There is a second part of the mitzva, which the Ramban (op. cit.) calls kibush (conquest), i.e., to bring Eretz Yisrael under Jewish control. While doing so by military conquest in our times was hotly debated due to the Three Oaths (see Ketubot 111a and many contemporary sources), it is all but unanimous that it is a mitzva to obtain control by buying land. This is the basis for the famous leniency for yishuv Eretz Yisrael of having a non-Jew draw up on Shabbat a contract for land in Israel (Gittin 8b). However, this applies specifically when a Jew buys land in Eretz Yisrael from a non-Jew (Rashi, ad loc.; Rambam, Shabbat 4:11; Shulchan Aruch, Orach Chayim 306:11). Similar logic may apply to buying land or building a home in areas where Jewish settlement is not a given. However, buying a home in Rechavia is unlikely to contain that element of the mitzva. Acquiring a home from a Jew in order to enable aliya is a hechsher (facilitation of a) mitzva of yeshivat Eretz Yisrael, as are steps to strengthen the ability to remain in the Land (Shut Harashbash 1).

The matter of supporting the poor in Israel is not brought in the poskim as a mitzva of yishuv Eretz Yisrael. Rather, the Sifrei derives from the pasuk dealing within the tzedaka priorities (relatives, neighbors, etc.) that the poor in Eretz Yisrael have precedence over the poor elsewhere. The Shulchan Aruch (Yoreh Deah 251:3) paskens this precedence, while the Rambam does not mention it, for some reason. Thus, if one wants to give money to the Israeli poor, he may use ma’aser money, which he should not do for a personal mitzva like buying an etrog or, for that matter, a home in Israel. Helping someone else buy a home in Israel so that they could afford to make aliya is helping them with their mitzva and, according to the accepted opinions, is a legitimate use of ma’aser money (see Living the Halachic Process, vol. I, F-4).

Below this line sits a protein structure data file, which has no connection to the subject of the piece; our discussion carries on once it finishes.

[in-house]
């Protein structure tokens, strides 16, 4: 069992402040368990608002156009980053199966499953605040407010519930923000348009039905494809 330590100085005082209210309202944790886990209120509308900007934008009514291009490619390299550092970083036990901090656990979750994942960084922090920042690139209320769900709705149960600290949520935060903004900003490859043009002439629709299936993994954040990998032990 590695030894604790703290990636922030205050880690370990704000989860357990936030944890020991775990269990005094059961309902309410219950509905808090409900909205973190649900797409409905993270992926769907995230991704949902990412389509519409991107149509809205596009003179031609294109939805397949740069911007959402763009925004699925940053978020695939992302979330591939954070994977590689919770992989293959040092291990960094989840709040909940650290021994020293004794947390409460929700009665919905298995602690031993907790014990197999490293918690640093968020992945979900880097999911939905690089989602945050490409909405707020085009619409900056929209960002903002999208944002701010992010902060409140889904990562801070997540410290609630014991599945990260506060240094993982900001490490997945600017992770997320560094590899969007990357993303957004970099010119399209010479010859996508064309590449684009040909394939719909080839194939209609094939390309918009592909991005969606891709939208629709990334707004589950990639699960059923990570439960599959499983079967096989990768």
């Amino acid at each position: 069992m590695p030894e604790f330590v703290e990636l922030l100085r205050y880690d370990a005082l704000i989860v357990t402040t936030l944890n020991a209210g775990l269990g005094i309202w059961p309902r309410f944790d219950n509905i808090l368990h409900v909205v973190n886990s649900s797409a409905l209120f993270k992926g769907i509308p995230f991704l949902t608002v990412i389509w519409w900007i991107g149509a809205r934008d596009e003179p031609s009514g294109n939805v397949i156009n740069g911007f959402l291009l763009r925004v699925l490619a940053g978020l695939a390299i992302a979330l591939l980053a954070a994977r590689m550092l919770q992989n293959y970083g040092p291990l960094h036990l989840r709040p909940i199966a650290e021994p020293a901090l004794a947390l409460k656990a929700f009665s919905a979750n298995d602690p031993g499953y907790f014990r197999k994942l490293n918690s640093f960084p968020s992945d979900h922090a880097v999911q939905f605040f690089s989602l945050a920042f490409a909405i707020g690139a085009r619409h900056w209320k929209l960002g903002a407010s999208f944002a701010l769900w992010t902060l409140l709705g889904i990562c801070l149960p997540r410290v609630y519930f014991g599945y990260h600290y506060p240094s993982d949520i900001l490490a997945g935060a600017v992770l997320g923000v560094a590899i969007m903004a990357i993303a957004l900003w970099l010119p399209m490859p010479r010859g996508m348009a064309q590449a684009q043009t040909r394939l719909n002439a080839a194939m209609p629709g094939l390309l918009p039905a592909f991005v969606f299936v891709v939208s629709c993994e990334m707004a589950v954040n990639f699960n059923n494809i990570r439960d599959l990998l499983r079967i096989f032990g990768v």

Just because something is not a full-fledged mitzva does not mean that it does not have value. It is certainly laudable to want to connect oneself to Eretz Yisrael by owning a home here. It is something he does for his Jewish self and from his own funds. Supporting different projects here may be at least a partial fulfillment of yishuv Eretz Yisrael and can use tzedaka funds.

Practically, concerning your dilemma, it makes a lot of sense to combine the elements as follows. One can buy a home and hope to some day move into it (making aliya easier) or have their children move into it. It is proper to rent it out in the meantime (rental subsidies for the needy are a wonderful form of tzedaka). In this way, not only would Israeli society gain from the infusion of funds, but you would avoid the phenomenon of absentee homeowners (especially in Yerushalayim; see link-  www.lightson.jerusalem.muni.il). These fine Jews unwittingly raise housing costs and drive Jews out of town, thereby hurting the day-to-day economy, exacerbating the national housing shortage, and harming demographics (including for municipal elections).